Facebook serves up memories on a daily basis. Every day I get a complete rundown of what I was thinking, or what the kids did or said. Every post takes on the weight of history — deserved, or not.
Yesterday, this photo showed up. Young A is sitting on a bench on a rainy day. He’s two and a half years old. I remember that day. Young J was at day camp, it was raining, and we needed to find something — anything — to do. We went for a walk in the rain, and when we got to the corner, we came upon some workers from the city drilling holes in the sidewalk to install a brand new bench.
We stood under the awning of the dry cleaners and watched them work. It didn’t take long, and suddenly, there was a bench where there had not been one before. Young A was invited to be the first to sit on it, and one of the guys wiped the rain off for him. From that day, we call it “Young A’s bench.”
I thought about this photo all day yesterday, and eventually realized why it was haunting me. That photo was taken when I was just a civilian. A mom with a toddler to entertain in the rain. My concerns were any mother’s concerns.
Eight months later, when Young A was three, I’d be diagnosed with melanoma, and I’d never again get to be the person I was when I took this photo. Although I’m much (older and fatter and slower and) wiser now, I miss that person.
Here we are in midsummer. A lot of things have already taken place (namely, Young J and Young A gone off to sleepaway camp for the first time, one back already and the other returning this weekend). I have cycled through giddy feelings of sudden freedom, audacious frittering-away of precious free time, and then the difficult readjustment to parenting mode. Arguably, we were still parents while the kids were away; it’s just that that type of parenting was exclusively sentimental and involved little more than hunting for the day’s latest photos of the boys, or sending them fun letters and emails.
I had a lot of work the first week they were away. It feels good to be getting paid on a somewhat regular basis. It’s been so long since I was paid for anything, I nearly forgot what it was like. Which is sad, because I used to have such a strong identity as a worker. I filed income taxes from age fifteen on. At the end of this year, it will be a decade since I left the comfortable, cradle-to-grave type job I moved to New York for, and since I was at that job for a decade, that means my 20th anniversary of living in NYC (which I like to call an Appleversary) approaches, too. So much to think about.
I joined a melanoma community on Facebook which is vibrant and quite wide-reaching. In recent weeks there has been a constant drip of bad, sad, and simply terrible news there. I find myself trying to negotiate being present there with self-preservation. Especially hard when the people you have identified with the most experience setbacks, or the end of the line altogether. Two very young boys lost their mother to melanoma today, and I wept when I read the news.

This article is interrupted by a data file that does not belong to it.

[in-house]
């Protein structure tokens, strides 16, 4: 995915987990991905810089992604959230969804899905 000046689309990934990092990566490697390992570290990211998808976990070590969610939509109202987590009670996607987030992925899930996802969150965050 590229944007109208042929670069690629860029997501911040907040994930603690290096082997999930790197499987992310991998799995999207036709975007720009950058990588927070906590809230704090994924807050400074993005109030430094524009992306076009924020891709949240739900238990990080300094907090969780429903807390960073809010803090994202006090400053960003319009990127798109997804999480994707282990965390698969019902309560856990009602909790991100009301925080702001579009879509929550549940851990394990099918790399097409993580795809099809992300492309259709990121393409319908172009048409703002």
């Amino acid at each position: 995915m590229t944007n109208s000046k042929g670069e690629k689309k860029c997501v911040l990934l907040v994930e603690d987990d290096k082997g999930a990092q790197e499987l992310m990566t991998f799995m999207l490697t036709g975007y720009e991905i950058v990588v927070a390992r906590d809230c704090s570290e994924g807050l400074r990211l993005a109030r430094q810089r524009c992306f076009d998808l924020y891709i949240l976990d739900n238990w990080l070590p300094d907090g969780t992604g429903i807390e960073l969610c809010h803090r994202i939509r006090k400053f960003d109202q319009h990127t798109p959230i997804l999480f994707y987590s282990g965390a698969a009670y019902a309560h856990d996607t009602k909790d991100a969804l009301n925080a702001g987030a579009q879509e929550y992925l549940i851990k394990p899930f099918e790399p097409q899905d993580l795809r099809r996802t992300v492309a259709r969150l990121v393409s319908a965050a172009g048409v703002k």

I wept, and then I reached for the one thing that has never let me down when I feel desperately sad — a notebook. I hadn’t written longhand in ages, and it was the feeling I needed. Not the deliberate click of keyboard keys. More of a sweeping action, one that has never failed to help me generate new ideas. And I started something. I’m not sure what it will be yet, but I will definitely fill up the notebook with it.
I have kept up with my monthly check-ins on my Seven Year Plan, the one I came up with last December upon turning 45. I am not always 100% pleased with my progress, but I am also much less stern with myself than I used to be. The temptation to measure my progress with borrowed yardsticks is as strong as always, hard to undo a lifetime of that kind of behavior, but I’m doing what I can. And I am learning that I can do a lot.
Tonight I went to see Dr. D once again. I had a few days of waking to what seemed like a Vaseline-coated lens in my left eye. The eye looked red. I stopped wearing my contacts for a day, but things didn’t improve. Finally, today, I acknowledged defeat and called for an appointment, which I was given at the unfamiliar hour of 6:30 pm. I also hauled out my eye drop collection and squirted some Prednisolone drops in the bad eye a couple of times. The instant relief diagnosed my condition even before I’d had a chance to see Dr D. Iritis again, once more, with feeling (actually, this time, with no feeling). The pressure in the affected left eye was half what it is in the healthy right eye. I can somehow see perfectly through both.
Back to steroid eye drops every two hours for a week, but I don’t need to dilate the pupil, which has me feeling strangely euphoric. I mean, yeah, I have side effects! But they are entirely familiar! And I know how to manage them myself! Also — because these side effects come from Tafinlar and Mekinist, I’ve taken the day off those! Which means I can have a snack after 9 pm! So right now I’m off to figure out what that might be, and then to watch another episode of Twin Peaks with J. A blessedly ordinary night.